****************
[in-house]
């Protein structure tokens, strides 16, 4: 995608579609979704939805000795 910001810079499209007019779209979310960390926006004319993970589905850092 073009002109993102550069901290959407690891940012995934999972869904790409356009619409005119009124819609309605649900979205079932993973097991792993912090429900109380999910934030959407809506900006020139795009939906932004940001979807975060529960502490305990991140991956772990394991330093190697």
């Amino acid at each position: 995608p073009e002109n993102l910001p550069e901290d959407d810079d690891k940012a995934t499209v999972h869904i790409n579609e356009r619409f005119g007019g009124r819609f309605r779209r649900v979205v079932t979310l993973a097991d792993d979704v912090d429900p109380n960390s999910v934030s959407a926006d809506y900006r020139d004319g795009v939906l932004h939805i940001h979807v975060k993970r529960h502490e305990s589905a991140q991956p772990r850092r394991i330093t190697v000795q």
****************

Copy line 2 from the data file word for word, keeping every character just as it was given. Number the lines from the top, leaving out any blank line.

């Protein structure tokens, strides 16, 4: 995608579609979704939805000795 910001810079499209007019779209979310960390926006004319993970589905850092 073009002109993102550069901290959407690891940012995934999972869904790409356009619409005119009124819609309605649900979205079932993973097991792993912090429900109380999910934030959407809506900006020139795009939906932004940001979807975060529960502490305990991140991956772990394991330093190697």